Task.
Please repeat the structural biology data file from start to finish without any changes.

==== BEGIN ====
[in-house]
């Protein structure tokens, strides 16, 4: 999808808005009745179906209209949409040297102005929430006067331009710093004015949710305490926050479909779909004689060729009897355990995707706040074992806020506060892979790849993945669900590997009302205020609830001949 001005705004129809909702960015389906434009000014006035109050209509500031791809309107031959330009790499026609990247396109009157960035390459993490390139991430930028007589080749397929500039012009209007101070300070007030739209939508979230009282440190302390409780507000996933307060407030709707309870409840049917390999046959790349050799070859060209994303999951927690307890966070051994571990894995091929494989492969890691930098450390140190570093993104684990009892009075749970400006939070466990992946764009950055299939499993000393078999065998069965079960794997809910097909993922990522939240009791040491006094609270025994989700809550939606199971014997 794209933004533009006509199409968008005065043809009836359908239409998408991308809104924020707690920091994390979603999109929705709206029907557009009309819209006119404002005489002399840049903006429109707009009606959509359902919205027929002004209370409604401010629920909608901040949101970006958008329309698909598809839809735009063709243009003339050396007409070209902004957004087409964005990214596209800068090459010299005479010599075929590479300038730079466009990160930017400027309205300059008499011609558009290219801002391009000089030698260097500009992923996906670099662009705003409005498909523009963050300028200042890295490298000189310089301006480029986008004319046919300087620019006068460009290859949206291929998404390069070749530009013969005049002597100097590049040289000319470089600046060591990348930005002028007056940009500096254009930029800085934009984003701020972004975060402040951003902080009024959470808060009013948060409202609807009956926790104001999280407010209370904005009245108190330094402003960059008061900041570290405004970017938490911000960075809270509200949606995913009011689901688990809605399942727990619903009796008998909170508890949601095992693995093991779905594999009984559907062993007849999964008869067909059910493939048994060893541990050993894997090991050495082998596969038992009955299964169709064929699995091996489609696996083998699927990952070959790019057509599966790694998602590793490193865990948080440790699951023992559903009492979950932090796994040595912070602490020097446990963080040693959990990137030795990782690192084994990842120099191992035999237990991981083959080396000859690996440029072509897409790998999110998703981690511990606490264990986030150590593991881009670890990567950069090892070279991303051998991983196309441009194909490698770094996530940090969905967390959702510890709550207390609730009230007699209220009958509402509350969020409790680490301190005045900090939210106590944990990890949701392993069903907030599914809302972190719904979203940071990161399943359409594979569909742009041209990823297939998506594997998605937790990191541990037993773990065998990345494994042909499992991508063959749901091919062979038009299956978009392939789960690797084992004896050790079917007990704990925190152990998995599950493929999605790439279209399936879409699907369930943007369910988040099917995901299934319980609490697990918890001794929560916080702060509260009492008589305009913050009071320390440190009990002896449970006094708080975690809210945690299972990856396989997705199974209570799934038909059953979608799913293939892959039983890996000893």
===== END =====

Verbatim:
[in-house]
């Protein structure tokens, strides 16, 4: 999808808005009745179906209209949409040297102005929430006067331009710093004015949710305490926050479909779909004689060729009897355990995707706040074992806020506060892979790849993945669900590997009302205020609830001949 001005705004129809909702960015389906434009000014006035109050209509500031791809309107031959330009790499026609990247396109009157960035390459993490390139991430930028007589080749397929500039012009209007101070300070007030739209939508979230009282440190302390409780507000996933307060407030709707309870409840049917390999046959790349050799070859060209994303999951927690307890966070051994571990894995091929494989492969890691930098450390140190570093993104684990009892009075749970400006939070466990992946764009950055299939499993000393078999065998069965079960794997809910097909993922990522939240009791040491006094609270025994989700809550939606199971014997 794209933004533009006509199409968008005065043809009836359908239409998408991308809104924020707690920091994390979603999109929705709206029907557009009309819209006119404002005489002399840049903006429109707009009606959509359902919205027929002004209370409604401010629920909608901040949101970006958008329309698909598809839809735009063709243009003339050396007409070209902004957004087409964005990214596209800068090459010299005479010599075929590479300038730079466009990160930017400027309205300059008499011609558009290219801002391009000089030698260097500009992923996906670099662009705003409005498909523009963050300028200042890295490298000189310089301006480029986008004319046919300087620019006068460009290859949206291929998404390069070749530009013969005049002597100097590049040289000319470089600046060591990348930005002028007056940009500096254009930029800085934009984003701020972004975060402040951003902080009024959470808060009013948060409202609807009956926790104001999280407010209370904005009245108190330094402003960059008061900041570290405004970017938490911000960075809270509200949606995913009011689901688990809605399942727990619903009796008998909170508890949601095992693995093991779905594999009984559907062993007849999964008869067909059910493939048994060893541990050993894997090991050495082998596969038992009955299964169709064929699995091996489609696996083998699927990952070959790019057509599966790694998602590793490193865990948080440790699951023992559903009492979950932090796994040595912070602490020097446990963080040693959990990137030795990782690192084994990842120099191992035999237990991981083959080396000859690996440029072509897409790998999110998703981690511990606490264990986030150590593991881009670890990567950069090892070279991303051998991983196309441009194909490698770094996530940090969905967390959702510890709550207390609730009230007699209220009958509402509350969020409790680490301190005045900090939210106590944990990890949701392993069903907030599914809302972190719904979203940071990161399943359409594979569909742009041209990823297939998506594997998605937790990191541990037993773990065998990345494994042909499992991508063959749901091919062979038009299956978009392939789960690797084992004896050790079917007990704990925190152990998995599950493929999605790439279209399936879409699907369930943007369910988040099917995901299934319980609490697990918890001794929560916080702060509260009492008589305009913050009071320390440190009990002896449970006094708080975690809210945690299972990856396989997705199974209570799934038909059953979608799913293939892959039983890996000893």